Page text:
The Bharatiya Janata Party (BJP) on Tuesday came close to the majority mark in Jharkhand, where it has said it would ally with the All Jharkhand Students Union to form a government, and became the second largest party in Jammu and Kashmir with 25 seats. The BJP fell badly short of the 44 seats needed in the 87-member J&K Assembly to form a government and was unable to win a single seat in the Valley (all but one of its candidates lost their deposits in Srinagar). But it achieved the distinction of being the only national party to have won more than 20 seats in the Assembly.
The party’s parliamentary board will meet on Wednesday to take a view on its alliance partner in J&K and finalise the name of its chief ministerial candidate in Jharkhand. In a first, despite a 30 per cent tribal population, the eastern state could get a non-tribal chief minister. The name doing the rounds is Raghubar Das, vice-president of the state unit from Singhbhum, who has won the Jamshedpur East seat. Das, who migrated to Jharkhand, is from the Other Backward Classes.
In J&K, which gave no party enough seats to form a government on its own, the ball was in the court of the Peoples Democratic Party (PDP) that won the most number of seats and is likely to stake claim to form a government. However, it wasn’t clear whether it will ally with the Congress (against which it had campaigned using bitter invective) or the BJP. “The trends are showing that we will not be forming a government on our own. It is a difficult situation for us,” said PDP chief spokesperson Naeem Akhter. On whether it could partner the Congress, Akhter evaded a direct reply but said that the vote was against the national party. Though the PDP spokesman noted out there were ideological differences with the BJP, he refused to comment on a possible alliance with the party.
“It will be easier to come together with the Congress than the BJP to form a government in Jammu and Kashmir,” said senior PDP leader and member of Parliament Muzaffar Hussain Baig.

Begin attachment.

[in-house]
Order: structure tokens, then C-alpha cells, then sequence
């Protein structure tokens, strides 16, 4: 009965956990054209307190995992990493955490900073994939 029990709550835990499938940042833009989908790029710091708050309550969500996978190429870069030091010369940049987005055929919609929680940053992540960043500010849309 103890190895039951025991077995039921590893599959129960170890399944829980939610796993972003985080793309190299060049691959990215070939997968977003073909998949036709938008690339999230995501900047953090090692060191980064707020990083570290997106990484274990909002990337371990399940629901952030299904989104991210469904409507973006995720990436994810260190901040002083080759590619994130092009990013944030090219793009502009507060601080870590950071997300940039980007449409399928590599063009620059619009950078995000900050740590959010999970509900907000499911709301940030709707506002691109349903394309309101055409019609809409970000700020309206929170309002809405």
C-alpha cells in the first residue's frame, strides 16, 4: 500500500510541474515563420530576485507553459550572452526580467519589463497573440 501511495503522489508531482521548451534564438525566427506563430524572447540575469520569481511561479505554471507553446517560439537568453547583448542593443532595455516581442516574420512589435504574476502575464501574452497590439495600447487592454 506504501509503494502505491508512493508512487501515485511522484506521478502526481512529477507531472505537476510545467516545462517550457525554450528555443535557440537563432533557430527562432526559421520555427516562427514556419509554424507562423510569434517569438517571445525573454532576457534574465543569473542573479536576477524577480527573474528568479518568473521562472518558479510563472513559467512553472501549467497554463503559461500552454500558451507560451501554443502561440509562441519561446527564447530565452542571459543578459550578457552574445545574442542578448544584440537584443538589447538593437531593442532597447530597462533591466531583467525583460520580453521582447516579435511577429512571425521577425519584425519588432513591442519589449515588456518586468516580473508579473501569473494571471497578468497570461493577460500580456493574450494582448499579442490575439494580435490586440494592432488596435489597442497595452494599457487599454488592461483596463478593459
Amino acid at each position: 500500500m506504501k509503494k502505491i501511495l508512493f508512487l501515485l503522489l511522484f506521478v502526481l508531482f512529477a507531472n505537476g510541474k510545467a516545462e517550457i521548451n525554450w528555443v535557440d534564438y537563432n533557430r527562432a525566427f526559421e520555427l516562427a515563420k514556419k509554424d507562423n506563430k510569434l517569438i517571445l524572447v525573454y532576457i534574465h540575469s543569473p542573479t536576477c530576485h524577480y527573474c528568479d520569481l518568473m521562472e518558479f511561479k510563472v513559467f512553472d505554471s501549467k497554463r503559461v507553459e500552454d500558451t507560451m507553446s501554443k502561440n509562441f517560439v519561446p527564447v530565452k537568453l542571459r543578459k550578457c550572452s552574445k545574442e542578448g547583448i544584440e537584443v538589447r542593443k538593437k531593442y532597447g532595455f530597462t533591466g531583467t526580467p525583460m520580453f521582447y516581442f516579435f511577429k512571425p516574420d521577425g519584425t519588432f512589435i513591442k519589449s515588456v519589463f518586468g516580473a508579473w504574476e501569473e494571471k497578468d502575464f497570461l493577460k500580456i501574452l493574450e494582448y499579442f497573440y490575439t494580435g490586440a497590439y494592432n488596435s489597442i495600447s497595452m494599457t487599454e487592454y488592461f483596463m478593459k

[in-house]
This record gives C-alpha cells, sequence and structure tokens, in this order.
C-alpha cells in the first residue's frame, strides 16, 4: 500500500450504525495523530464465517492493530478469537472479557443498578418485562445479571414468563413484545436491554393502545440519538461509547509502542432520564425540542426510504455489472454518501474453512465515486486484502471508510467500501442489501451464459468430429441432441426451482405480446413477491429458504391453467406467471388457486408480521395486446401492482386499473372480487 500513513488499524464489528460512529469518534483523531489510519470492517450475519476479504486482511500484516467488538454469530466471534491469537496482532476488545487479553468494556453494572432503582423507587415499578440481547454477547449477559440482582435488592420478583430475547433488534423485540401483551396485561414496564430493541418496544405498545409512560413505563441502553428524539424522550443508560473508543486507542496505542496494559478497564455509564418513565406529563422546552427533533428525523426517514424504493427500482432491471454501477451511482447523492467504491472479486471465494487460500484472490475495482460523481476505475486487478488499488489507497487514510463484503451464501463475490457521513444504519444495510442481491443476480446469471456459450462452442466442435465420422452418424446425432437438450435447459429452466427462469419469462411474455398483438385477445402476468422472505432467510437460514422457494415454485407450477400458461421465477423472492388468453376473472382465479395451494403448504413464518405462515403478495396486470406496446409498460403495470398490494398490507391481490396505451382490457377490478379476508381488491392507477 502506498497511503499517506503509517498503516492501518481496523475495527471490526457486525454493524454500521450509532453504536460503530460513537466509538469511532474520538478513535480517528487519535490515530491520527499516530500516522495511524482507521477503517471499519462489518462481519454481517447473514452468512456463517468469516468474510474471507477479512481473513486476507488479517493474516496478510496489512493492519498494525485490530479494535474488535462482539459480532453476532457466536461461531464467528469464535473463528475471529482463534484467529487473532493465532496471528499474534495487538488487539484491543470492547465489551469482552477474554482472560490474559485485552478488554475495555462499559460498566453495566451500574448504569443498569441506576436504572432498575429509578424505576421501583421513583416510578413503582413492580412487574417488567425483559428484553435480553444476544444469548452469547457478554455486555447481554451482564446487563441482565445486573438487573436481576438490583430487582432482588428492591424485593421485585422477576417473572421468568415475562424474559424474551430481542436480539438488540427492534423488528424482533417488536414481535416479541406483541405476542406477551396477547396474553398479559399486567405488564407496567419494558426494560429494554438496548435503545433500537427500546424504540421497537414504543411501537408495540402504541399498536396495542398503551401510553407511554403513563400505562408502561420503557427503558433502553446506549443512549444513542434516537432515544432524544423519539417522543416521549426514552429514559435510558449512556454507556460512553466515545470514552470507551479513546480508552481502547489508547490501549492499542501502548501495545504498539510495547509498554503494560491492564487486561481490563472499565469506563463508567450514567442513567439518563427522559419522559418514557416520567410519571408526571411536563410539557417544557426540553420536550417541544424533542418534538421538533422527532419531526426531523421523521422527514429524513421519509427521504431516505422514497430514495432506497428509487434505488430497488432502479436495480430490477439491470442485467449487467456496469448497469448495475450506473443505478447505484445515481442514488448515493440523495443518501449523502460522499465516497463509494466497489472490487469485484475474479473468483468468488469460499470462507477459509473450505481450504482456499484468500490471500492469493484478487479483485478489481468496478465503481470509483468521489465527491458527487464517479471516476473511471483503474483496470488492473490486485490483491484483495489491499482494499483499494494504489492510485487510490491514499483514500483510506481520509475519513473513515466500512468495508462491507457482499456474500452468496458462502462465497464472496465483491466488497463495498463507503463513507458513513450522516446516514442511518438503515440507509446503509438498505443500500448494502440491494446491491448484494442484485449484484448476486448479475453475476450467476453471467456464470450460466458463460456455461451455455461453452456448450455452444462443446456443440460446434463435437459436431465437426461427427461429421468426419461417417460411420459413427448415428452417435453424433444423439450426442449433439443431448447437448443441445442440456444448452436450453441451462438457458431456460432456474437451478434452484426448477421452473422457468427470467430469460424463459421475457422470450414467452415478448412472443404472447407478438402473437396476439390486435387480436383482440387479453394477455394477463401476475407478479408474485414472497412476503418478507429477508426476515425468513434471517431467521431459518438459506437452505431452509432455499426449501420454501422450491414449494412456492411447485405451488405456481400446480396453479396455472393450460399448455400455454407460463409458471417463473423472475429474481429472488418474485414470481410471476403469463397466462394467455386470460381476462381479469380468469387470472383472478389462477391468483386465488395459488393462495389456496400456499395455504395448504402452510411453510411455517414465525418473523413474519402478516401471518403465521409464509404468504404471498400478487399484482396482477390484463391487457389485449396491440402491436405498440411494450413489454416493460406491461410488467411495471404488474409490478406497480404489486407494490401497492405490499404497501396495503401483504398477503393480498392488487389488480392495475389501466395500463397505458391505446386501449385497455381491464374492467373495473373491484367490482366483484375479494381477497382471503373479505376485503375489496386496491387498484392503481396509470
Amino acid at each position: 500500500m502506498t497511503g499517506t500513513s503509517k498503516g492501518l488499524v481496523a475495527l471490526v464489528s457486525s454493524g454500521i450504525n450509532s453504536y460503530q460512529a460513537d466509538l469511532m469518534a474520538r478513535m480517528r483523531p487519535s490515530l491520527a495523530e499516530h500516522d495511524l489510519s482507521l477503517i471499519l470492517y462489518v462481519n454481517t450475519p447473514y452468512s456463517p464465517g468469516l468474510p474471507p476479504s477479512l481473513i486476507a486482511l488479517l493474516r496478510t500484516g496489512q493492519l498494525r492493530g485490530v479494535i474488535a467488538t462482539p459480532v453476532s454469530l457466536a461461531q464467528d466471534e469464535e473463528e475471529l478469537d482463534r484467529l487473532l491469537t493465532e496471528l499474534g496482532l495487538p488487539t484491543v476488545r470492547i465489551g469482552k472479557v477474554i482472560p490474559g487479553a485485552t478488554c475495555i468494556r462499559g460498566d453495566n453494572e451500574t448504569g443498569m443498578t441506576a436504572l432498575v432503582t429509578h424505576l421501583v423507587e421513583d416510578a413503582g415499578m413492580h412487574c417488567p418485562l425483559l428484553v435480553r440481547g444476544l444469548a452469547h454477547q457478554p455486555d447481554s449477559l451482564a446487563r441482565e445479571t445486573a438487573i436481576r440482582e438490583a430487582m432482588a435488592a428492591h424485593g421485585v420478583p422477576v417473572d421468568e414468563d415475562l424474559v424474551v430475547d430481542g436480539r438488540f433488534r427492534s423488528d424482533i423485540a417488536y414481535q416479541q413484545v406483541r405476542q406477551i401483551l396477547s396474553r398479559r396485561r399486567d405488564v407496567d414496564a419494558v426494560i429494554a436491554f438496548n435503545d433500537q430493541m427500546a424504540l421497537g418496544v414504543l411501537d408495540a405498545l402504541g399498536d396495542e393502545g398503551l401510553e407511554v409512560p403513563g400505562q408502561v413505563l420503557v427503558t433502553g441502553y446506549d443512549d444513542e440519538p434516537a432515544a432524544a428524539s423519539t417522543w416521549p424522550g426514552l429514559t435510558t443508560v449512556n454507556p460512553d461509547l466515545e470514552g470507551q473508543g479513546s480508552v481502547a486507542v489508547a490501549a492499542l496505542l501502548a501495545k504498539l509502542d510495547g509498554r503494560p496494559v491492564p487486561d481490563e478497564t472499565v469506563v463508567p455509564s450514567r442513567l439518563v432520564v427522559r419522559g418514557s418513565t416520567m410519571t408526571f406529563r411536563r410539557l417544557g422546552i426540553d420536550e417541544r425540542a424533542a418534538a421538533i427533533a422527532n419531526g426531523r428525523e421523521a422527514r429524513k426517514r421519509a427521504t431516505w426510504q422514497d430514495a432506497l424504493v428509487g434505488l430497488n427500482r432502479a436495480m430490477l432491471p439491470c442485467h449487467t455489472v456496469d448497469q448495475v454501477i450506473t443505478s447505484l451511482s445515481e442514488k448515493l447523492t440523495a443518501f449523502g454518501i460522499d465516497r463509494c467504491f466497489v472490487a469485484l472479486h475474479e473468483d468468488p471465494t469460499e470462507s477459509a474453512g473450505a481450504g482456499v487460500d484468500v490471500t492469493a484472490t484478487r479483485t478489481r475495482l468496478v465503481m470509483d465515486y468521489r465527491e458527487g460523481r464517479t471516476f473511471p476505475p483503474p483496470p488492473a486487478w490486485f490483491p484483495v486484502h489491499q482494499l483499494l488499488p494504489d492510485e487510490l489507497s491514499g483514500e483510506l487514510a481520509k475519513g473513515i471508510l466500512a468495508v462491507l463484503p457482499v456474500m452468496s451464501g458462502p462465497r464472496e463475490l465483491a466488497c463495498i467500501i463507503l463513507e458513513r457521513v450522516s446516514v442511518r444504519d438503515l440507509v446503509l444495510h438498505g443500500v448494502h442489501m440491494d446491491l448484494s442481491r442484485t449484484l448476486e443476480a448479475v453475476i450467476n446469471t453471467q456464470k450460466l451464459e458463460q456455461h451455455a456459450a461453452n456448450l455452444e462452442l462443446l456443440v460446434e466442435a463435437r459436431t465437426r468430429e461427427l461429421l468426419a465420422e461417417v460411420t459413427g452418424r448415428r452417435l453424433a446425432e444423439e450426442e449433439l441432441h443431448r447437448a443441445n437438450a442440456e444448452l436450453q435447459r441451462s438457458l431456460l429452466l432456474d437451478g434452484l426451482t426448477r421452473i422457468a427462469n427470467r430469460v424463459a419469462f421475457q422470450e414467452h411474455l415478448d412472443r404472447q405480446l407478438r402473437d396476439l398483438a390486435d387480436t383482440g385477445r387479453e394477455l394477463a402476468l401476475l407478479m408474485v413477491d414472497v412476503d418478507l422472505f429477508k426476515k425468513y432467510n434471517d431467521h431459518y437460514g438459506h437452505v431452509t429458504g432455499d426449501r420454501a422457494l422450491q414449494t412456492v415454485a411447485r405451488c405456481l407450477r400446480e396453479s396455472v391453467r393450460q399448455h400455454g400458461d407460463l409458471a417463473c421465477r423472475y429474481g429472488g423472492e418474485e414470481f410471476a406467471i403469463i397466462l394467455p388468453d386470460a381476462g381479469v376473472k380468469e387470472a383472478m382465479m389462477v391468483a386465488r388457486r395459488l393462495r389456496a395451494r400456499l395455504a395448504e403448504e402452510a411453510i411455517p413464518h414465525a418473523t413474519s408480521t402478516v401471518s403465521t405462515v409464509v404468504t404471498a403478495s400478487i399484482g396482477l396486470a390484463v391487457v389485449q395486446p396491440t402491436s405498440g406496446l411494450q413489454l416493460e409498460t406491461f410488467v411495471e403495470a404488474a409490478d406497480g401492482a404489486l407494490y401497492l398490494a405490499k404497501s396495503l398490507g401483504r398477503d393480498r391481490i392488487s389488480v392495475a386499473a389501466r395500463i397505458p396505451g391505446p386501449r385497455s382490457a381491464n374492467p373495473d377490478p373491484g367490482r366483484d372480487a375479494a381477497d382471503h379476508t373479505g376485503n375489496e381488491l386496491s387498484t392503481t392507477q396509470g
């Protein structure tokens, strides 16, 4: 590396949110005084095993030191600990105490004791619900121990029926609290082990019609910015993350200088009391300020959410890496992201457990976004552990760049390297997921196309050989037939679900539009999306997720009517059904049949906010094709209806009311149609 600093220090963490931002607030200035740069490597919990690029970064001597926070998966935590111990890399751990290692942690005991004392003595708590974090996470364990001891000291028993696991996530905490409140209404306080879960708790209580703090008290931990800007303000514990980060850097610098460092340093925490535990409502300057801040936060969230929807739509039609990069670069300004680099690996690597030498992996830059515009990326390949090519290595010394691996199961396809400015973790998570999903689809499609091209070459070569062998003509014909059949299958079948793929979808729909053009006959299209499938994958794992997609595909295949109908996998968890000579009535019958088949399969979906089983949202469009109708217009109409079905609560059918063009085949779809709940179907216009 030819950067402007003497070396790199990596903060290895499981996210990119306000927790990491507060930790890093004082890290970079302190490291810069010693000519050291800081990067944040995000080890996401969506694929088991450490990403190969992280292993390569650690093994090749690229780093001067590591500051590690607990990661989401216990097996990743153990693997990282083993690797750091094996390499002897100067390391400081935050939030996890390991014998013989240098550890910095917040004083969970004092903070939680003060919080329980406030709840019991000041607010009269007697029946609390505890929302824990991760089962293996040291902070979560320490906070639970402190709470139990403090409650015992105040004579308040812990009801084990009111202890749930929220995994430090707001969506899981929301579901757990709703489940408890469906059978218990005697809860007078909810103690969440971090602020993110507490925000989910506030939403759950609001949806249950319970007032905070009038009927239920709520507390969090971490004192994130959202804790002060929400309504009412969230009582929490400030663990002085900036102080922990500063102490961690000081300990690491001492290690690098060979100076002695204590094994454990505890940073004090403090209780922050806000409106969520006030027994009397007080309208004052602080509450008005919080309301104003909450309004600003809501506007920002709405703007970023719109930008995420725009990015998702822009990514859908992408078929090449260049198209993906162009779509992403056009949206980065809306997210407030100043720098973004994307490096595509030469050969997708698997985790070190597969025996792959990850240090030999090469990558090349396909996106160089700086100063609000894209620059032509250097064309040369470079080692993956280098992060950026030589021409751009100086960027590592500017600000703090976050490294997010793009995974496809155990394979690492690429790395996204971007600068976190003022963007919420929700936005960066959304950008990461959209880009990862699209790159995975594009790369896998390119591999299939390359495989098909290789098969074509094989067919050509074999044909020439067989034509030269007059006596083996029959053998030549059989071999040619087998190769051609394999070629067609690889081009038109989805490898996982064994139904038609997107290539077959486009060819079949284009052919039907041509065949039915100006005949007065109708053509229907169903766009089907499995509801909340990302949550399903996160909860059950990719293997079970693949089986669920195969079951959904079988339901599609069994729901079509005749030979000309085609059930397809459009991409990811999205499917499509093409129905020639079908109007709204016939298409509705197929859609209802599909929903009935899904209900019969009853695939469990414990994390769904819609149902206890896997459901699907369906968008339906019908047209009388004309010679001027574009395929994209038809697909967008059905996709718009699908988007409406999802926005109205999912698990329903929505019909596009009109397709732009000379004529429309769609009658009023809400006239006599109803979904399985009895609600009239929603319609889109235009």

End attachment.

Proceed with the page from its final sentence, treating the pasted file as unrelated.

PDP chief Mehbooba Mufti made it clear that her party would take time in deciding its ally.”We are not in a hurry to cobble together numbers. Will explore possibilities to give a credible government,” said Mufti.
Astonishingly, the National Conference (NC) said it would be ready to support the PDP. On a possible alliance with the BJP, the NC leader and outgoing chief minister, Omar Abdullah, said: “Ninety-nine per cent ‘no’, but there is a crack. If Mufti Mohammad Sayeed calls me to form government, I will consider it. But as of now, there has been no communication from the PDP. With 17 MLAs, the NC remains a key player. We are not calling Amit Shah either, but if the phone rings, it rings.” However, these statements seemed rhetorical rather than serious political moves.
The BJP might have won the Assembly election battle but it had to give in to the Opposition’s ire as the two Houses of Parliament adjourned sine die after repeated disruptions. The otherwise productive winter session of Parliament, thus, ended on Tuesday without passing either the coal mines Bill or the insurance Bill – which are now tipped to be rolled out through executive order. Despite being crushed in the Assembly polls, the Congress said it would continue to oppose arbitrary parliamentary action by the BJP.